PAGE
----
From the first lightly scalding electric piano notes of “Before I Fall”, I was hooked on this new release by Bob Moses; a cool house music duo based in Brooklyn but formed in Vancouver years ago. Skimming along on electric keyboards and gauzy, sometimes cheesy Fender Rhodes, this is great nighttime atmospherics. “Tearing Me Up” cashes in on a dusky noir-lite vibe but yet is insistent. The aforementioned “Before I Fall” drops a hefty bombing back beat against swelling keys and echoey, pleading vocals. One critic rightly name checks James Black and others have linked the gooier, calm tracks of New Order. Clip clopping rhythms, reverberating pianos and panging soft, maybe a tad bland vocals. Darkly chill, melodious and ingratiatingly taunting. Beat worthy too.
Also Noted: Songs; and Artists of 2015 we also liked:
The Weepies | “Sirens” -- This husband-wife duo are one of the lesser known (to the overall music world) gems of folk-pop. Confectionery, simple arrangements, chiming or rocking six-strings, and their trademark guy-gal harmonies; Deb Talan of the plangent and sweetly dry voice and Steve Tannen of understated calm. The album is a bit triumphant and a tad reflective as Talan is is remission from stage three breast cancer. Much of the introspection surrounds their marriage, their children, and the uncertainty which frustrates and excites us all. From the mournful rocking of “No Trouble” to a chiming cover of Tom Petty's “Learning to Fly”. Their sweet harmonies light up the gently strummed "Sunflower” - a ray of illumination on their past years of physical struggle. How can anyone not love this music?
Boz Scaggs | “A Fool to Care” -- Boz' adenoidal croon is mellower than ever. A languorous reading of Richard Hawley's “Storm Comin'” and throw in a sizzling duet with Bonnie Raitt on the chugging “Hell to Pay”, and you have a masterful set by our great son of American music.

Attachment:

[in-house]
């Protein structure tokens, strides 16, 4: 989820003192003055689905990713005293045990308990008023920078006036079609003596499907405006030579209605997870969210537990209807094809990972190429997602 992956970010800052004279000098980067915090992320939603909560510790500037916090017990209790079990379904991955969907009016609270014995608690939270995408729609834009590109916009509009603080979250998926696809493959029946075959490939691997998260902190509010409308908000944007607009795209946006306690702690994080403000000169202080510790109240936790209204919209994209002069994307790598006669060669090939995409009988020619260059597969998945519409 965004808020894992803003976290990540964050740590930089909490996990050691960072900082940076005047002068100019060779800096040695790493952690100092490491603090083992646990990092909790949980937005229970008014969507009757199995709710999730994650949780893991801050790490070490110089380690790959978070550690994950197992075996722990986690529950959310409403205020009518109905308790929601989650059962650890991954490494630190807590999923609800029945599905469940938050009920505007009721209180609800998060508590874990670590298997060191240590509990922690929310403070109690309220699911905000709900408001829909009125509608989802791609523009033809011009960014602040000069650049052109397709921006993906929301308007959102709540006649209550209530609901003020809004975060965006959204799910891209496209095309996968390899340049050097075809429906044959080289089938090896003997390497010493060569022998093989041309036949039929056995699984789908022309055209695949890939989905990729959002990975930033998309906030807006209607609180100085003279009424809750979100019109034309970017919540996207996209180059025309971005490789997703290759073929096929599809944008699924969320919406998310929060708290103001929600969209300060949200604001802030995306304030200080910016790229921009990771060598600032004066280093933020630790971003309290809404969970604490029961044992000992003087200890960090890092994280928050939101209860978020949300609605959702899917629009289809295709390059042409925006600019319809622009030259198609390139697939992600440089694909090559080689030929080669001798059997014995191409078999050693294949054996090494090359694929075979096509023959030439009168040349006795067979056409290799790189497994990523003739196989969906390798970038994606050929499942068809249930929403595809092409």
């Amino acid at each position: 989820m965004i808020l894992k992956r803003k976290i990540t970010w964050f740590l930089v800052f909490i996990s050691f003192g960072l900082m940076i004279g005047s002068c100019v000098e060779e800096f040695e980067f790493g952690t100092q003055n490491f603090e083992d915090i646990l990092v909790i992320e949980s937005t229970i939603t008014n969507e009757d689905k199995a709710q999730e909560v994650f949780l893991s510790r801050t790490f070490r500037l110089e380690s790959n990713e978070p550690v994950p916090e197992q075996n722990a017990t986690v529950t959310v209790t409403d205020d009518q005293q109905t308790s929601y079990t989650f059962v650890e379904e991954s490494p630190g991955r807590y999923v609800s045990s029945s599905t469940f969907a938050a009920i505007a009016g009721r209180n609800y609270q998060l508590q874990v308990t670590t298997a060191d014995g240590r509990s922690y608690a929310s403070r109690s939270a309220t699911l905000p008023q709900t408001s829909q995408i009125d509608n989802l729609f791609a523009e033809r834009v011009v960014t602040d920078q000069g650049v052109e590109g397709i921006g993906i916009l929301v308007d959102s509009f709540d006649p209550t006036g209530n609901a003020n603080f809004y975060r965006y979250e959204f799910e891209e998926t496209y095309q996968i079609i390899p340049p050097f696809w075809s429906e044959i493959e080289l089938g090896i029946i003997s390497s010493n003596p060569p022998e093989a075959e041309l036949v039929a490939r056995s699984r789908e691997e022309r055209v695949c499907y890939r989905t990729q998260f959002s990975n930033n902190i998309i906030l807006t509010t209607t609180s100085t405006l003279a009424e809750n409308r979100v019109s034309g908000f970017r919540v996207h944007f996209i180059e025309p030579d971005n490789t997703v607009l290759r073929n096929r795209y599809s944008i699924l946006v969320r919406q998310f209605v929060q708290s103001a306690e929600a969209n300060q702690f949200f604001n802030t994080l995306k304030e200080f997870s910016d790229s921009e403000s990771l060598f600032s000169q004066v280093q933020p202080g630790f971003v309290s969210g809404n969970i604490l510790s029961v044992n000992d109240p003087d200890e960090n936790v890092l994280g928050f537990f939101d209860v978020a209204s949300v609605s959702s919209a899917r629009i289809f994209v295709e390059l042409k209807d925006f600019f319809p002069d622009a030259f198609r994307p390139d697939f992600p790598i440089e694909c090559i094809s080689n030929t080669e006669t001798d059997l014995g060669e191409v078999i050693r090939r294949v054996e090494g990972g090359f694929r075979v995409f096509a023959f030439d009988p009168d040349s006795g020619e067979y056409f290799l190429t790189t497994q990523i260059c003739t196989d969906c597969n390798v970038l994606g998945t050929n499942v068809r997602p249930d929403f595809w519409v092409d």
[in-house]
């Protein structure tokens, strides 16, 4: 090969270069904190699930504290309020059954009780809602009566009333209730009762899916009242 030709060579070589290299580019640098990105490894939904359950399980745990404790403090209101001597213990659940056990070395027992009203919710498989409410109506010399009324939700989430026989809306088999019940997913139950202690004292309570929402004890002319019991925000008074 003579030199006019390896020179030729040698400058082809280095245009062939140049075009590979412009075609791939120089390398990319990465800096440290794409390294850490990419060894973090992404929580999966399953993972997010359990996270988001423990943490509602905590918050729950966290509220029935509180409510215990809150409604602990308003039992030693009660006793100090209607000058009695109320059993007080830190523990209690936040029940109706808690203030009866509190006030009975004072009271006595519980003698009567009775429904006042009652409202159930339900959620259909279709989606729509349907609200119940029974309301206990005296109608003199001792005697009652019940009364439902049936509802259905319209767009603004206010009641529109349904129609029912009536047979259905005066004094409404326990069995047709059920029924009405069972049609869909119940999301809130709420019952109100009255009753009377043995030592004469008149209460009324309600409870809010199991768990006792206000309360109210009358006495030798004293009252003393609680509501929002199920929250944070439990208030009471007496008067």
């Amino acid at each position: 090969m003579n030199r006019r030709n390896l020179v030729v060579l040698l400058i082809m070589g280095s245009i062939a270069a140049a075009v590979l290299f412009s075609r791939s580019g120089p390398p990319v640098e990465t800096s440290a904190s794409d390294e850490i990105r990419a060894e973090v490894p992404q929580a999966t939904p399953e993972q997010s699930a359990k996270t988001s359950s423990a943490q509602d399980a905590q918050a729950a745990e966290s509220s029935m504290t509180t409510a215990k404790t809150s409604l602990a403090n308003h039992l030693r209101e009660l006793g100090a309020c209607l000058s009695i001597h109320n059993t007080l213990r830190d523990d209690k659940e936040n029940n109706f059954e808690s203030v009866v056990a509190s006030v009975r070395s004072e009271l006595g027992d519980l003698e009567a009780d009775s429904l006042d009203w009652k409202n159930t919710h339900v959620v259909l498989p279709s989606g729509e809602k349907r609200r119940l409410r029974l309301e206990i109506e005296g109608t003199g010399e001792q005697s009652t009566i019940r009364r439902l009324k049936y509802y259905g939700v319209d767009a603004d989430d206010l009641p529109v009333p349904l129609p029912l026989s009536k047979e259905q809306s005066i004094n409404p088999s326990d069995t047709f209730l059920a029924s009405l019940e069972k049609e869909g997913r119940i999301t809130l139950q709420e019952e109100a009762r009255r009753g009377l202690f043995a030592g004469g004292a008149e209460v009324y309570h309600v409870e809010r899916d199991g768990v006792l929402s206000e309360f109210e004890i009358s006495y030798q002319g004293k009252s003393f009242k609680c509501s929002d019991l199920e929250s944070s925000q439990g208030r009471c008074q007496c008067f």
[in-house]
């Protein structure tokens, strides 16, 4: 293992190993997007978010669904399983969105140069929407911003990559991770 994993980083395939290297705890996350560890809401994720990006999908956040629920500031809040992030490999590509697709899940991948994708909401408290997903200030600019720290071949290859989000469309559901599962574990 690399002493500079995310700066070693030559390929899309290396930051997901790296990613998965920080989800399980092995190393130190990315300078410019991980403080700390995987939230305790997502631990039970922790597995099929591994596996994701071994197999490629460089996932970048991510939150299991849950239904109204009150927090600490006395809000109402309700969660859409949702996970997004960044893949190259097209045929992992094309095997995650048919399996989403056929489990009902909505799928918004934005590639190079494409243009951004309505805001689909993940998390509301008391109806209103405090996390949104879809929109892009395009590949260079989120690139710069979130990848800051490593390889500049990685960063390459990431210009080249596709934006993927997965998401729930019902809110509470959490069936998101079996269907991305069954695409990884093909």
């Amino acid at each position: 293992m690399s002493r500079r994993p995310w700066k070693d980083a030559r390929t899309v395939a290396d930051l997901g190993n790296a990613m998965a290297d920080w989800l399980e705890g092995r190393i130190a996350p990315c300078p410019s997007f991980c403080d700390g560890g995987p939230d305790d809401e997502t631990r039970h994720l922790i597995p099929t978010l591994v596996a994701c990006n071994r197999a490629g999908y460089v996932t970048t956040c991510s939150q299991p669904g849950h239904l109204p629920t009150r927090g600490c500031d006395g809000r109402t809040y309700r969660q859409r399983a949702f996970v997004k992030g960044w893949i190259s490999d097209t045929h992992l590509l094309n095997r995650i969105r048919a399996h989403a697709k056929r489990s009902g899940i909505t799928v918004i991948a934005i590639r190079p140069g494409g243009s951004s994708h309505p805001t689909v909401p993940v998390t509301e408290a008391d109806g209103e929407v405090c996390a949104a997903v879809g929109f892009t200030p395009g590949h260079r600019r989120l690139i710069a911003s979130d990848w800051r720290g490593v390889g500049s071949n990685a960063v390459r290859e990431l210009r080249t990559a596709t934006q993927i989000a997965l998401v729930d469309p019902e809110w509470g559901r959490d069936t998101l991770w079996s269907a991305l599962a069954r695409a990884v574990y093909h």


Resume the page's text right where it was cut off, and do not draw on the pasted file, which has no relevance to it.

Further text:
Kacey Musgraves | “Pageant Material” -- Overlooked and under appreciated by the commercial country airwaves, this album nicely bookends with last years “Same Trailer, Different Park” harnessing strings and aching steel guitar with folk-country flourishes. Mature and steeped in country tradition, the songs are varied, tuneful and subtly shaded in production, the first five songs are better than anything heard on country radio in 2015.
Joan Shelley | “Over and Even” -- The second coming of Sandy Denny – the album is a bit histrionic, but earnest and pristine with stark arrangements showcasing her mellifluous voice. This Louisville based singer-songwriter recaptures the glory of simple, not simplistic, songcraft with these timeless, rustic without cloying word-poems. Back porch mesmerizing.
And just a few more: “Bashed Out” - The Kit; “Sometimes I Sit and Think, Sometimes I just Sit” - Courtney Barnett; “Perfect Animal" - Becca Stevens Band; “Currency of Man” - Melody Gardot (“Preacherman” alone makes this album worth it); “Tomorrow is My Turn” - Rhiannon Giddens; “Birds Say” - Darlingside; and “Still” - Richard Thompson.